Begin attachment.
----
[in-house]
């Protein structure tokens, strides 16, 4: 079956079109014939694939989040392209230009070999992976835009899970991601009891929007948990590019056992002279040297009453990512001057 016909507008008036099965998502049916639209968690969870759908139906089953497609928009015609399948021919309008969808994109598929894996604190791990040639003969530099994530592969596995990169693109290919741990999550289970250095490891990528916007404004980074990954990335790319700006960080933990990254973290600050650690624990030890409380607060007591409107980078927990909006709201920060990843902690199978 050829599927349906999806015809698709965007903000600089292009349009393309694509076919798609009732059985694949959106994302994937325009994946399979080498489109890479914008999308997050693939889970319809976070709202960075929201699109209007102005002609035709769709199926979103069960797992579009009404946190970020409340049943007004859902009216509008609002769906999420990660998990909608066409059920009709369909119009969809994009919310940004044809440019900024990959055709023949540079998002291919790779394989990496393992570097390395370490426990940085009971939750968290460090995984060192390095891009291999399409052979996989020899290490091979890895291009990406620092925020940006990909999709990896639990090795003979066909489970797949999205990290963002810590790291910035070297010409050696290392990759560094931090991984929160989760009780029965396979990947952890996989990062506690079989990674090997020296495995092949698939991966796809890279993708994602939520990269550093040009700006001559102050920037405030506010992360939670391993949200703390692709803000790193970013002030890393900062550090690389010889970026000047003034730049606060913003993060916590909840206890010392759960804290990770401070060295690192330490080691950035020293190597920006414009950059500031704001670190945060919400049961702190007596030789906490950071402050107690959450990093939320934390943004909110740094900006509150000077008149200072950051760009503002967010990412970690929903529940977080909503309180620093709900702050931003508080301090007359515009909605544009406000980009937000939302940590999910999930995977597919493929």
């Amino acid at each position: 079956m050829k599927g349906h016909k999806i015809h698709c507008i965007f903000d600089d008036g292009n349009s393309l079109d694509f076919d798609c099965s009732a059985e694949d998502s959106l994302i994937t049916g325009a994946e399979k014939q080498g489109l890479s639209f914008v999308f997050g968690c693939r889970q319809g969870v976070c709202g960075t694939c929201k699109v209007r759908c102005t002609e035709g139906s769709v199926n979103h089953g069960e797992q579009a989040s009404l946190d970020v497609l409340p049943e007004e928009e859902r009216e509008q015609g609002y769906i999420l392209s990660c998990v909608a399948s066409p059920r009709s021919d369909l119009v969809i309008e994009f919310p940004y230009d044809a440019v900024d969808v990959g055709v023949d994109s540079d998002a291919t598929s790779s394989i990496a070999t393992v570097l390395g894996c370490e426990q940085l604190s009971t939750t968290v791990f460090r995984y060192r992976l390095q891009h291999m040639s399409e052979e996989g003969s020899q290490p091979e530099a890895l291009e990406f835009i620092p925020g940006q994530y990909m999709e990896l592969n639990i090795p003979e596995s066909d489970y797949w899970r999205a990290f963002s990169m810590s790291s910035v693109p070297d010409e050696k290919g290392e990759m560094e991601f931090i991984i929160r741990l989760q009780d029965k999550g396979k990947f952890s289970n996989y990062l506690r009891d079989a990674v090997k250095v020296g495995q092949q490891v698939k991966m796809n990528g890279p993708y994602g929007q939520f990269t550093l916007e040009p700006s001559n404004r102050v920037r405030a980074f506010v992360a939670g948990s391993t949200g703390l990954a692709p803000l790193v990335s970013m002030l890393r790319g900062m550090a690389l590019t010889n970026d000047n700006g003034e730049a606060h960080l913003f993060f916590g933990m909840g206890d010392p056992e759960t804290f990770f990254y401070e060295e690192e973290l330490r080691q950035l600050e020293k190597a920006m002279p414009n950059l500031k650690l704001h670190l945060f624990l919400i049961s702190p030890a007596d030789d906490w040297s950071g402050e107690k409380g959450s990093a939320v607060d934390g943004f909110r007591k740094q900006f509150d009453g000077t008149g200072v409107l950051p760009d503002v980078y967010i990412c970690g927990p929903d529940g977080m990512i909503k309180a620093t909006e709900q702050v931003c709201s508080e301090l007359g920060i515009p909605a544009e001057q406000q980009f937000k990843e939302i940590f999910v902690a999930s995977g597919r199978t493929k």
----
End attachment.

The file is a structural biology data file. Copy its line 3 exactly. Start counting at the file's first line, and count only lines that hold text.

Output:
């Amino acid at each position: 079956m050829k599927g349906h016909k999806i015809h698709c507008i965007f903000d600089d008036g292009n349009s393309l079109d694509f076919d798609c099965s009732a059985e694949d998502s959106l994302i994937t049916g325009a994946e399979k014939q080498g489109l890479s639209f914008v999308f997050g968690c693939r889970q319809g969870v976070c709202g960075t694939c929201k699109v209007r759908c102005t002609e035709g139906s769709v199926n979103h089953g069960e797992q579009a989040s009404l946190d970020v497609l409340p049943e007004e928009e859902r009216e509008q015609g609002y769906i999420l392209s990660c998990v909608a399948s066409p059920r009709s021919d369909l119009v969809i309008e994009f919310p940004y230009d044809a440019v900024d969808v990959g055709v023949d994109s540079d998002a291919t598929s790779s394989i990496a070999t393992v570097l390395g894996c370490e426990q940085l604190s009971t939750t968290v791990f460090r995984y060192r992976l390095q891009h291999m040639s399409e052979e996989g003969s020899q290490p091979e530099a890895l291009e990406f835009i620092p925020g940006q994530y990909m999709e990896l592969n639990i090795p003979e596995s066909d489970y797949w899970r999205a990290f963002s990169m810590s790291s910035v693109p070297d010409e050696k290919g290392e990759m560094e991601f931090i991984i929160r741990l989760q009780d029965k999550g396979k990947f952890s289970n996989y990062l506690r009891d079989a990674v090997k250095v020296g495995q092949q490891v698939k991966m796809n990528g890279p993708y994602g929007q939520f990269t550093l916007e040009p700006s001559n404004r102050v920037r405030a980074f506010v992360a939670g948990s391993t949200g703390l990954a692709p803000l790193v990335s970013m002030l890393r790319g900062m550090a690389l590019t010889n970026d000047n700006g003034e730049a606060h960080l913003f993060f916590g933990m909840g206890d010392p056992e759960t804290f990770f990254y401070e060295e690192e973290l330490r080691q950035l600050e020293k190597a920006m002279p414009n950059l500031k650690l704001h670190l945060f624990l919400i049961s702190p030890a007596d030789d906490w040297s950071g402050e107690k409380g959450s990093a939320v607060d934390g943004f909110r007591k740094q900006f509150d009453g000077t008149g200072v409107l950051p760009d503002v980078y967010i990412c970690g927990p929903d529940g977080m990512i909503k309180a620093t909006e709900q702050v931003c709201s508080e301090l007359g920060i515009p909605a544009e001057q406000q980009f937000k990843e939302i940590f999910v902690a999930s995977g597919r199978t493929k």